Cookies, of course, are the data files that allow websites to log users’ activity on the site, while third-party cookies let them share that information with other technology partners too. Again, D2C came in great timing, giving Coca-Cola’s team a head-start in becoming more and more independent, working directly with their first-party data.
“Definitely Digital Transformation is not only about integrating digital tools but also to generate new ways of work. An example of this was the generation of the eCommerce Cells, or decentralized models with autonomy for agile decision making,” points out the Growth Strategy Sr Manager Ruben Garcia Falconi.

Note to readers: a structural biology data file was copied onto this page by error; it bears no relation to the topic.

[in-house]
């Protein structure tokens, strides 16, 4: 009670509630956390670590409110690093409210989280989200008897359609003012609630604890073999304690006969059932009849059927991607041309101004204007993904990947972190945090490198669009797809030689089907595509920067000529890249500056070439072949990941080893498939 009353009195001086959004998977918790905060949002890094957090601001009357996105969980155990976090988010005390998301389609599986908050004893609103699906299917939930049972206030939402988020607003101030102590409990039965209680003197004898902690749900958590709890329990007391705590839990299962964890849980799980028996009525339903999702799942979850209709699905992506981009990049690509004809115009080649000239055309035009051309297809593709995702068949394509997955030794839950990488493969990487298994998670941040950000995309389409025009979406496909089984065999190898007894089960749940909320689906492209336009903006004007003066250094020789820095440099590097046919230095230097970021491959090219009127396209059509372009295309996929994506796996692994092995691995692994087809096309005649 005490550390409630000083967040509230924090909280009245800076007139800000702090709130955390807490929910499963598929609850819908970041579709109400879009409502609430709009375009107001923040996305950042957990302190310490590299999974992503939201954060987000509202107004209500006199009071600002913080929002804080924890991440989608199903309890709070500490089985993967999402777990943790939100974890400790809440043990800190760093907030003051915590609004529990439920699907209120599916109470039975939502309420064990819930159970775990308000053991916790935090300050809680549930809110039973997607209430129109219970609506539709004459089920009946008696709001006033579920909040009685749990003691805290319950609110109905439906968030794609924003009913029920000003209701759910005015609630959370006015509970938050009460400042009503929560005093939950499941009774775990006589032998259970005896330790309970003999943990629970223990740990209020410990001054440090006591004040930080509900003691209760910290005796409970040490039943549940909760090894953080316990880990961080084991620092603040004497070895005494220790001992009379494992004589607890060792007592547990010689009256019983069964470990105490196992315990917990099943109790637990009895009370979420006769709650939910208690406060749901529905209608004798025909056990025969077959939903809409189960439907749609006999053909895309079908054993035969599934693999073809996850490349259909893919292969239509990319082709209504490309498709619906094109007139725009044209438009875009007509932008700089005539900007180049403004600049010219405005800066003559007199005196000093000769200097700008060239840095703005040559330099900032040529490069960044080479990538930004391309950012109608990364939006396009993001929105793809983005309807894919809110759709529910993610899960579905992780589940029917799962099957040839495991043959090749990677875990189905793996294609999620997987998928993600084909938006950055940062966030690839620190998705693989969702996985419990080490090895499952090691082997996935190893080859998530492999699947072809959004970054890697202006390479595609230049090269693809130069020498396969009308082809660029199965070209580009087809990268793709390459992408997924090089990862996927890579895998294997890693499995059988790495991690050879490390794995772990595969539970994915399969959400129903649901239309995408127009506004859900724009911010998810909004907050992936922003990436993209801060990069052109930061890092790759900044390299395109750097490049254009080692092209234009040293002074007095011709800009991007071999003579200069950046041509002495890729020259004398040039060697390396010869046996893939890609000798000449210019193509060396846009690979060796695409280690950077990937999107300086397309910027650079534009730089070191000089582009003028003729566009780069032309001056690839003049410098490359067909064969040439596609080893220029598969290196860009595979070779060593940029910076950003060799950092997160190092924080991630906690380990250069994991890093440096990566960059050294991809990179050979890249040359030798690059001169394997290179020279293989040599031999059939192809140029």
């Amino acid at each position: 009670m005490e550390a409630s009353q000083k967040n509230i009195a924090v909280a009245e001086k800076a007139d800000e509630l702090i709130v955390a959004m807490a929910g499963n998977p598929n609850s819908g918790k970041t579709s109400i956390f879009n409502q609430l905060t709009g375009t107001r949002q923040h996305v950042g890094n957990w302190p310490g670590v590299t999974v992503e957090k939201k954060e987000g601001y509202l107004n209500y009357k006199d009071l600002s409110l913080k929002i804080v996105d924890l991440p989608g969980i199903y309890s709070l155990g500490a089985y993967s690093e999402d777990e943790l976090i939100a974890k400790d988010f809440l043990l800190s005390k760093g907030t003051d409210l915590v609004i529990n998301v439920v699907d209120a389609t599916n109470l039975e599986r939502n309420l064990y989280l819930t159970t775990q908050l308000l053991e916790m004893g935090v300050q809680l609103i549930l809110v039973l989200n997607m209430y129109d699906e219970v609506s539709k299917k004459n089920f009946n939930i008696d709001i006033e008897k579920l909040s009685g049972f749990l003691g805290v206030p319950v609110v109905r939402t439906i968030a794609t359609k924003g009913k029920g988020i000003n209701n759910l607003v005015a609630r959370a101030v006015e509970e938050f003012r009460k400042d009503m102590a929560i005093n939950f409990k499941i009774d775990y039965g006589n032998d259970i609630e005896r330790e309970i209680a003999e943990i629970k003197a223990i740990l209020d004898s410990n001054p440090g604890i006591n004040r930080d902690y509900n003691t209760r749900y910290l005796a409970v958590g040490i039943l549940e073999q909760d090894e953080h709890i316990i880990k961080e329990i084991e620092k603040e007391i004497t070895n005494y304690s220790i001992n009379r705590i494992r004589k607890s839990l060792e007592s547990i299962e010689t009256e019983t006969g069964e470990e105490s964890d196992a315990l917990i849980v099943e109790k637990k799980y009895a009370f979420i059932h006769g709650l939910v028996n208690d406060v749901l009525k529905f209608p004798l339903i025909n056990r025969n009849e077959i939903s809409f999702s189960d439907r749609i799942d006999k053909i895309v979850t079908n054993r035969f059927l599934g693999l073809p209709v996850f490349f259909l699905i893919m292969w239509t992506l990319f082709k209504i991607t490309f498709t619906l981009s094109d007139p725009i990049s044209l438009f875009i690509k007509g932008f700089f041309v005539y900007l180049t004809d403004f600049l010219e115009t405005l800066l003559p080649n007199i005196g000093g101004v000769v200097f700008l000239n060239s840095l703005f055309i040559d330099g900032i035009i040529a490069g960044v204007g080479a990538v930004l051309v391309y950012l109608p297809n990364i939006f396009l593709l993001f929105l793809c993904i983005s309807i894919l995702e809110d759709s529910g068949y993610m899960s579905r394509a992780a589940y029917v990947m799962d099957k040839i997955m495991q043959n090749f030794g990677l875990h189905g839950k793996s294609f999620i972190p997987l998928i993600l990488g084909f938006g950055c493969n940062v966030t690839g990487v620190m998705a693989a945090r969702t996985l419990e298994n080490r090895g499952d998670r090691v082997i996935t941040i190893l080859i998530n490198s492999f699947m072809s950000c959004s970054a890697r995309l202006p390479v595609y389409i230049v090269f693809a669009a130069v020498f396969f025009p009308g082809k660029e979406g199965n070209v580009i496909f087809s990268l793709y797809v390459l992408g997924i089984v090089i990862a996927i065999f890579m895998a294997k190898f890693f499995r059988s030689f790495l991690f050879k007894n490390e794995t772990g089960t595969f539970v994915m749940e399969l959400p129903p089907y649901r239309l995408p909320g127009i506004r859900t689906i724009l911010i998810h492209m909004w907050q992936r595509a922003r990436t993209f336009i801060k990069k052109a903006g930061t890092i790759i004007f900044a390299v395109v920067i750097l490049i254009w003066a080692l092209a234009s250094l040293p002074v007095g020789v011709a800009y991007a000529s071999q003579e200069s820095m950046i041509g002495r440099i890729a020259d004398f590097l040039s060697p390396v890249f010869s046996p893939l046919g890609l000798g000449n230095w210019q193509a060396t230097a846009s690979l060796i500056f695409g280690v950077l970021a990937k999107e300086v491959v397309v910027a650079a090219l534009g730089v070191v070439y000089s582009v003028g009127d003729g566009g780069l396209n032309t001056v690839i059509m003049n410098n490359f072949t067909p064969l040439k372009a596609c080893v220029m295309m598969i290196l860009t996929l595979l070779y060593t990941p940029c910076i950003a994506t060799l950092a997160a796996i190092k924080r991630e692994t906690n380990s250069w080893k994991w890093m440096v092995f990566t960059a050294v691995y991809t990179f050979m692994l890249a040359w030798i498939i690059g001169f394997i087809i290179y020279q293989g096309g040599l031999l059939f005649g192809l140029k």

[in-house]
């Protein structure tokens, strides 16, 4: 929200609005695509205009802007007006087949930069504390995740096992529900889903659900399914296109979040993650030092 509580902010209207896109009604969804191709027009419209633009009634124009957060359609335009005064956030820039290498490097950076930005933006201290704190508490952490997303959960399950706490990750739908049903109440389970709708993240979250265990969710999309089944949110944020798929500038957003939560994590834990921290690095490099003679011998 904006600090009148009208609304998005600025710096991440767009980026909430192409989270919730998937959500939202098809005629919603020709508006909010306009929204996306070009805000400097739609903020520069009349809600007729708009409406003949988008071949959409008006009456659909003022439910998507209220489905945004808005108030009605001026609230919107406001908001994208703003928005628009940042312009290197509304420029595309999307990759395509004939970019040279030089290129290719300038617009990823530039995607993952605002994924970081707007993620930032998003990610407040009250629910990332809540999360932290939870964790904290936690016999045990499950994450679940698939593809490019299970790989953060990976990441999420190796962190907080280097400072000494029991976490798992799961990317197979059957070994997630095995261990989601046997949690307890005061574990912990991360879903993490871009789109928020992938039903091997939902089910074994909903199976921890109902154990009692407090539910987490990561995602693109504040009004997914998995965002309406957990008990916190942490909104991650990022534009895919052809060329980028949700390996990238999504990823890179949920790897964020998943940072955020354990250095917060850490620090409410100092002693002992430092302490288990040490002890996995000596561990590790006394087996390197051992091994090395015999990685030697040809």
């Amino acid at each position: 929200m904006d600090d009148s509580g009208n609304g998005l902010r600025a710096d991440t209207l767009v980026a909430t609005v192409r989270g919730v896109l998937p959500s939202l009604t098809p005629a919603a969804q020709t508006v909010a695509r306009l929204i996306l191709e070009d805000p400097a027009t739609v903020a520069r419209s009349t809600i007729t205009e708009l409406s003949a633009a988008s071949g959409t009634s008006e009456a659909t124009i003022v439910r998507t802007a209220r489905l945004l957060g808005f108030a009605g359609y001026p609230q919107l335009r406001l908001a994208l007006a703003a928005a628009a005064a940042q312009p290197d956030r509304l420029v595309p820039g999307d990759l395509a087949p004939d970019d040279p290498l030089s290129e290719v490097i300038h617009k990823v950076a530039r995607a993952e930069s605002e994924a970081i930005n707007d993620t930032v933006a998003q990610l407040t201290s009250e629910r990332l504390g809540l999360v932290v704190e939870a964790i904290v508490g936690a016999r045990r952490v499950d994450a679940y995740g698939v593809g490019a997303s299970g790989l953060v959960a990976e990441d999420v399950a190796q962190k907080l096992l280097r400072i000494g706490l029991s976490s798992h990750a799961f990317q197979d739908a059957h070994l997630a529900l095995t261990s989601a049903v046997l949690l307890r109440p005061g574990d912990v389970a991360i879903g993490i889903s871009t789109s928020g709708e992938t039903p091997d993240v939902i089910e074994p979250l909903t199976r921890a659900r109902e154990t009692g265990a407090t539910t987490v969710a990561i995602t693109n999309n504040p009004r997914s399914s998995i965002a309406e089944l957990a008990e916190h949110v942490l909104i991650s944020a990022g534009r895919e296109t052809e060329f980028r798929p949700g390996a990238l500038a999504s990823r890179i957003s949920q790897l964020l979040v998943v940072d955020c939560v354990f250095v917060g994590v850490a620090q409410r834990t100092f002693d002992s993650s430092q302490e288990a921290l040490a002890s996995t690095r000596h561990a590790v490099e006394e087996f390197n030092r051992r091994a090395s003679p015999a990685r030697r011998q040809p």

User Experience and AARRR
The current Growth team started with a restructure that happened back in 2021. Before that, the D2C structure was more focused on local teams. Now Growth oversees the entire funnel, following the pirate metrics, from acquisition, activation, retention, referral, and revenue (AARRR).
The D2C team took over digital transformation. According to Ruben the team follows a more customer-centric approach and at the same time taking advantage of the brands. “We translate Coca-Cola Christmas seasonality into D2C plans actions, delivering relevant experiences for the consumer such as content, recipes, videos, among others.”
And with this formula, they’re achieving the best results of 2021: December was the best month of the 2021 year in terms of Revenue, Transactions and Traffic. “We are always asking ourselves the reason why consumers could be looking to buy in our D2C, knowing that price can’t be always the answer”, he shares.